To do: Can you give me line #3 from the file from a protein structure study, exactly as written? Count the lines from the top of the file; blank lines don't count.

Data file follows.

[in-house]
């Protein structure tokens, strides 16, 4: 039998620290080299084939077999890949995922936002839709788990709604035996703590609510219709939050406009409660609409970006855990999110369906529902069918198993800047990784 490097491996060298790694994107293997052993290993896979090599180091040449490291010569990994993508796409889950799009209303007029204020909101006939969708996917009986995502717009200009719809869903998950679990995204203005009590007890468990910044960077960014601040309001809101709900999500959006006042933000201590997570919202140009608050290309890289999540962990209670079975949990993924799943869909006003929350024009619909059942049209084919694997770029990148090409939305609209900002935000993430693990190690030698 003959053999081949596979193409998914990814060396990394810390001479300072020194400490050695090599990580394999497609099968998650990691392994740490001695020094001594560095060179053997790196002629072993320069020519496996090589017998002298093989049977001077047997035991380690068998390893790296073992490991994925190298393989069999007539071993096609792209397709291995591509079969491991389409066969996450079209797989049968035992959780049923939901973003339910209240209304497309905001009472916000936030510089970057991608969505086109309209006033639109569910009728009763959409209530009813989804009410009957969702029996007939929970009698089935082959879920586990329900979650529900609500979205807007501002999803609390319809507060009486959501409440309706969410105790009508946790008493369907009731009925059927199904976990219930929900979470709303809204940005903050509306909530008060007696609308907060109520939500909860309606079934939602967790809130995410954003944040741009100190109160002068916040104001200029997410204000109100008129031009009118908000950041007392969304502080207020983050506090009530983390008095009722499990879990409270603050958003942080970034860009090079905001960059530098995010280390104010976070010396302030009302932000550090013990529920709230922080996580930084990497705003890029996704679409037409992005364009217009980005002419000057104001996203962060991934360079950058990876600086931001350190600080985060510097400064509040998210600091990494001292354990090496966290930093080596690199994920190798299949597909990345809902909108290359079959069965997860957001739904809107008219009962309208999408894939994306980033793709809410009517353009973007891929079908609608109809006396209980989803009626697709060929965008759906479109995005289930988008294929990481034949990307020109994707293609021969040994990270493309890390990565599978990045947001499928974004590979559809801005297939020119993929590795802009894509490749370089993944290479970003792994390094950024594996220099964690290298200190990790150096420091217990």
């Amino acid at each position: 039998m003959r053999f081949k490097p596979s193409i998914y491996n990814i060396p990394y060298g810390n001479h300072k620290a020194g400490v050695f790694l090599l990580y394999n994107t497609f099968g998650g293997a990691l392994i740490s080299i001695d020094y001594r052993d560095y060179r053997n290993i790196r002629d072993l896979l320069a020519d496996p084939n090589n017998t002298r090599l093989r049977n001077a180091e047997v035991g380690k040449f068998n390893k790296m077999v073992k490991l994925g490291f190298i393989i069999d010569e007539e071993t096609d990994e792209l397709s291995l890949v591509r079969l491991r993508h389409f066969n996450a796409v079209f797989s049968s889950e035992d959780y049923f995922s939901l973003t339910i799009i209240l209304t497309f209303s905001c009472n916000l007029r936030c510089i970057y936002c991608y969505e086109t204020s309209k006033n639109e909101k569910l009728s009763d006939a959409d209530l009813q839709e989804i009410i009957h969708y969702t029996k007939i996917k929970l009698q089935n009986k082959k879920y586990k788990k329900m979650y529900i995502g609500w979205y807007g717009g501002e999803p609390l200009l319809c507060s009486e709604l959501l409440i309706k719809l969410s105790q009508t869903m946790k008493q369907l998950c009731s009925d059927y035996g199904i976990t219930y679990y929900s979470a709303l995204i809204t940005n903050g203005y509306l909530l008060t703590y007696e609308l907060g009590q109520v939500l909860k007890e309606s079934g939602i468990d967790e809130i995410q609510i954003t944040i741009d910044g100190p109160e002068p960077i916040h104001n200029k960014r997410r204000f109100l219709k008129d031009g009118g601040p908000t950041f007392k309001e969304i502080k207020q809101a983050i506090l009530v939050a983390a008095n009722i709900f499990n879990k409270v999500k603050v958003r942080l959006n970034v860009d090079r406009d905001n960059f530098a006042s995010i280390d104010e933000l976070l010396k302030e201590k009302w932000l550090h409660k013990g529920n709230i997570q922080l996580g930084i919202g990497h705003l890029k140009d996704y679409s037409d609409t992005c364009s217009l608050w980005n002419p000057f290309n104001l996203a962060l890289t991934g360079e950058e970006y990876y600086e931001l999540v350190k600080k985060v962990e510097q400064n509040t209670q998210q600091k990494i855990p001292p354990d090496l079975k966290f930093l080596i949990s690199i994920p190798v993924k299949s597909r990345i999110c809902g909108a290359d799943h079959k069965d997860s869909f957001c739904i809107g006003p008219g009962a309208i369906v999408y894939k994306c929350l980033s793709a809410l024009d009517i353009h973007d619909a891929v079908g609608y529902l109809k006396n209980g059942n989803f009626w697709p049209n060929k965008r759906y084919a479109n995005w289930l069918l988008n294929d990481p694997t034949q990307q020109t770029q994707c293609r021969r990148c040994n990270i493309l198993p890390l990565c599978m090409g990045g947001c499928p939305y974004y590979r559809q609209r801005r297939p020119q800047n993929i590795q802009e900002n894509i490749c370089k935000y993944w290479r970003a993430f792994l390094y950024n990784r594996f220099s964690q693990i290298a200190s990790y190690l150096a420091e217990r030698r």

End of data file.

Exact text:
């Amino acid at each position: 039998m003959r053999f081949k490097p596979s193409i998914y491996n990814i060396p990394y060298g810390n001479h300072k620290a020194g400490v050695f790694l090599l990580y394999n994107t497609f099968g998650g293997a990691l392994i740490s080299i001695d020094y001594r052993d560095y060179r053997n290993i790196r002629d072993l896979l320069a020519d496996p084939n090589n017998t002298r090599l093989r049977n001077a180091e047997v035991g380690k040449f068998n390893k790296m077999v073992k490991l994925g490291f190298i393989i069999d010569e007539e071993t096609d990994e792209l397709s291995l890949v591509r079969l491991r993508h389409f066969n996450a796409v079209f797989s049968s889950e035992d959780y049923f995922s939901l973003t339910i799009i209240l209304t497309f209303s905001c009472n916000l007029r936030c510089i970057y936002c991608y969505e086109t204020s309209k006033n639109e909101k569910l009728s009763d006939a959409d209530l009813q839709e989804i009410i009957h969708y969702t029996k007939i996917k929970l009698q089935n009986k082959k879920y586990k788990k329900m979650y529900i995502g609500w979205y807007g717009g501002e999803p609390l200009l319809c507060s009486e709604l959501l409440i309706k719809l969410s105790q009508t869903m946790k008493q369907l998950c009731s009925d059927y035996g199904i976990t219930y679990y929900s979470a709303l995204i809204t940005n903050g203005y509306l909530l008060t703590y007696e609308l907060g009590q109520v939500l909860k007890e309606s079934g939602i468990d967790e809130i995410q609510i954003t944040i741009d910044g100190p109160e002068p960077i916040h104001n200029k960014r997410r204000f109100l219709k008129d031009g009118g601040p908000t950041f007392k309001e969304i502080k207020q809101a983050i506090l009530v939050a983390a008095n009722i709900f499990n879990k409270v999500k603050v958003r942080l959006n970034v860009d090079r406009d905001n960059f530098a006042s995010i280390d104010e933000l976070l010396k302030e201590k009302w932000l550090h409660k013990g529920n709230i997570q922080l996580g930084i919202g990497h705003l890029k140009d996704y679409s037409d609409t992005c364009s217009l608050w980005n002419p000057f290309n104001l996203a962060l890289t991934g360079e950058e970006y990876y600086e931001l999540v350190k600080k985060v962990e510097q400064n509040t209670q998210q600091k990494i855990p001292p354990d090496l079975k966290f930093l080596i949990s690199i994920p190798v993924k299949s597909r990345i999110c809902g909108a290359d799943h079959k069965d997860s869909f957001c739904i809107g006003p008219g009962a309208i369906v999408y894939k994306c929350l980033s793709a809410l024009d009517i353009h973007d619909a891929v079908g609608y529902l109809k006396n209980g059942n989803f009626w697709p049209n060929k965008r759906y084919a479109n995005w289930l069918l988008n294929d990481p694997t034949q990307q020109t770029q994707c293609r021969r990148c040994n990270i493309l198993p890390l990565c599978m090409g990045g947001c499928p939305y974004y590979r559809q609209r801005r297939p020119q800047n993929i590795q802009e900002n894509i490749c370089k935000y993944w290479r970003a993430f792994l390094y950024n990784r594996f220099s964690q693990i290298a200190s990790y190690l150096a420091e217990r030698r």